Monday, July 30, 2012

At Home

Though it may not yet have been obvious from reading the blog, one of my very favorite authors of all time is Bill Bryson. I fell in love with his work reading his travel books just after returning home from my semesters abroad during my third year of college. Recently, he came out with a new book called At Home, which I received as a birthday gift from good old Mom and Dad.

This book was pretty darn entertaining. I started it several weeks ago, but wound up putting it on hold on a few different occasions, mostly so I could read library books before they were due. It was easy to do that with this book, where each chapter has a somewhat independent focus. The book begins with Bryson at the house he and his family own(ed?) in England, where he moves from room to room. Each room gives him a chance to tell a different story about how it is that people came to live as they do today. He is also able to note how the rooms were designed and why, describing what was in fashion 150 years ago when the place was built.

I have to admit that there were some of these anecdotes I didn't find all that fascinating (the history of steel architecture jumps to mind). However, there were a few others that really drew me in. The book includes an explanation of stairs and how they are designed to avoid danger that I found very intriguing. I guess I'd never really understood how it is, in fact, a feat of engineering that most buildings constructed in the modern era in the developed world have staircases that are remarkably similar and which are generally very safe.

Another interesting topic that came up was the history of bathing and disease. Bryson explores how, for much of human history, these two topics were involved in an unfortunate vicious cycle. This might not be the kind of material you'd want to read with a sensitive stomach, but it really is rather remarkable how rare these diseases are in my corner of the world..

I think the most interesting aspect of this book was that it reminded me of how very different it must be to make your home in Europe because there are so many older buildings. Can you imagine living in a home that's 150 years old? I sure can't. While I know there are some buildings of that age in the U.S., it appears to me that many of the residential buildings in that age category have been converted into museums. I don't think I've ever even heard of someone who lived in a 150 year old place. Indeed, this was especially interesting in contrast with the Wilder Life. That author traveled the country seeking the homes where the famed Laura Ingalls Wilder had grown up, which were the settings that inspired the books and television show, and discovered that not one of those buildings is still standing. Though this might be attributable to construction methods as much as anything else, the fact remains that the buildings that surround us in the U.S. are generally very new. In that way, even At Home was a travel novel because it detailed the kind of "experience" (even if only in one's mind) that can't be had here! What do you think was happening at your house 150 years ago?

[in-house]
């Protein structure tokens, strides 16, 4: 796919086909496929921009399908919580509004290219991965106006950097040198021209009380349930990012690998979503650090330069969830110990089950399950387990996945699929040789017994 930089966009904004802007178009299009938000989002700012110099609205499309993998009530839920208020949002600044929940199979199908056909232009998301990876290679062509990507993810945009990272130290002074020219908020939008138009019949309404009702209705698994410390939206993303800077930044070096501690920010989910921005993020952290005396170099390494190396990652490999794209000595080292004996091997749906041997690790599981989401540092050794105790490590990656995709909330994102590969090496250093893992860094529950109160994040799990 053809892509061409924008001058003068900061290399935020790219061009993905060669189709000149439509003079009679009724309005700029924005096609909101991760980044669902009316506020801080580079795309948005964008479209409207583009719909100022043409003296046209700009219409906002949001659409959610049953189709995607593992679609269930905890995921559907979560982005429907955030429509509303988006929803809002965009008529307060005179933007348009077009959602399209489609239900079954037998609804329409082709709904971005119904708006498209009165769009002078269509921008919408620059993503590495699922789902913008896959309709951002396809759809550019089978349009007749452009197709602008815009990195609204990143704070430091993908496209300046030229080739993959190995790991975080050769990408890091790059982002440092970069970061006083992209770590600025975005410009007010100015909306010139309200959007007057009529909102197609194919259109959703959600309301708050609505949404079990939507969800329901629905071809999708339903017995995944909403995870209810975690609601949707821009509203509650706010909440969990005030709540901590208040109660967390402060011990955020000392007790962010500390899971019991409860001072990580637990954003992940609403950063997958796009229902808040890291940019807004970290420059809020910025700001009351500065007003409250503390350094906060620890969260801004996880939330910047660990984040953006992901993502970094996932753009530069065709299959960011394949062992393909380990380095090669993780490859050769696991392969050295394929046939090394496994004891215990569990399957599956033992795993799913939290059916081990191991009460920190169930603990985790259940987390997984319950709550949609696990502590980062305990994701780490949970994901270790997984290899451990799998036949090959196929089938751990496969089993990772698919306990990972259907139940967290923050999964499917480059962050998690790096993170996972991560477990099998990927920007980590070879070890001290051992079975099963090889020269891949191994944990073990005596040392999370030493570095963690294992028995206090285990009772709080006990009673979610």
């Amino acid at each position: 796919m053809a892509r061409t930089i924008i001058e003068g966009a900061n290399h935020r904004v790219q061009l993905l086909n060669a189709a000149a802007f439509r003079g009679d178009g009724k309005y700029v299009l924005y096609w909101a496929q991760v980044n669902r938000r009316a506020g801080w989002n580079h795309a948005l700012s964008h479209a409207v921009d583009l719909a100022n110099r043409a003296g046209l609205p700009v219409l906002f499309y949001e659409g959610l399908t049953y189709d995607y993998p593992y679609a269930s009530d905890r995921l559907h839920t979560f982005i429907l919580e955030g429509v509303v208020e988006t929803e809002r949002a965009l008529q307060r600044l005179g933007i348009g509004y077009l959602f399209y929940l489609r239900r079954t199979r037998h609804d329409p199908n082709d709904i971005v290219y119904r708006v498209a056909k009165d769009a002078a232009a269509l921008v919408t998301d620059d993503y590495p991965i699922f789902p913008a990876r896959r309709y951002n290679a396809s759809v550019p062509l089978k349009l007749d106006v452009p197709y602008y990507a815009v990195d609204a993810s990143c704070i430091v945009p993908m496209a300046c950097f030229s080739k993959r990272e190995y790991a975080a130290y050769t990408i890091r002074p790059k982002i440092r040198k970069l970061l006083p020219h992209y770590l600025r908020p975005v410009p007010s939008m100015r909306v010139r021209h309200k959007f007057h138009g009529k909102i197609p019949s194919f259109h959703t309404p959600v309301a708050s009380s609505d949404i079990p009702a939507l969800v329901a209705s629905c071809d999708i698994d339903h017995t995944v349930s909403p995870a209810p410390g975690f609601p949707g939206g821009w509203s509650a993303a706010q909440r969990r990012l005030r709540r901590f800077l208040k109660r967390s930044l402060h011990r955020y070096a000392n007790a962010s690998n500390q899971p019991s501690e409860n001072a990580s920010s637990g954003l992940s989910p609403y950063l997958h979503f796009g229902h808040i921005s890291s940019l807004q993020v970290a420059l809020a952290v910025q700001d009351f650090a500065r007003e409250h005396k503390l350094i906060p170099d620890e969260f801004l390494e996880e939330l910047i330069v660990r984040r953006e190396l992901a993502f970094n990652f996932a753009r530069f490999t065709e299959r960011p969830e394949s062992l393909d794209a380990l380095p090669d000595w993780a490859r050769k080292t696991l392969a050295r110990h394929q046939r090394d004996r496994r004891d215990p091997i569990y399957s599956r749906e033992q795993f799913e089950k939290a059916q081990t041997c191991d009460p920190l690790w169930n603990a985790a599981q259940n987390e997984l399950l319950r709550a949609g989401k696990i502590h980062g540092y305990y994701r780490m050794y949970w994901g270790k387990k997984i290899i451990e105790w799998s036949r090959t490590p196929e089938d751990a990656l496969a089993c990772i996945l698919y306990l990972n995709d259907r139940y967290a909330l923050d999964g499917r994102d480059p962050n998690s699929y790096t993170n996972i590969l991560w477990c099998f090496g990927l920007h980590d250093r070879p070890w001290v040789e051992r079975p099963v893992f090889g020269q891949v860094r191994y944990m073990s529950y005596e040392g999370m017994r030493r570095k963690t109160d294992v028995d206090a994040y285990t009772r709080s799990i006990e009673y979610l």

1 comment:

  1. For 6 years my family and I were lucky to have lived in an elegant lady - a home built in 1816. Long story short: a couple completely restored it, they died, their children donated it to their church who wanted the cash instead, we bought it. Everyday I felt blessed to just walk through it - 14 ft ceilings, 6 fireplaces, glorious molding and, yes, it felt a lot like living in a museum. But, the maintenance was incredible. Whenever something goes wrong in an historic home that usually translates into big buck$ and the utilities bills were enormous. But our memories of living in that house are beautiful.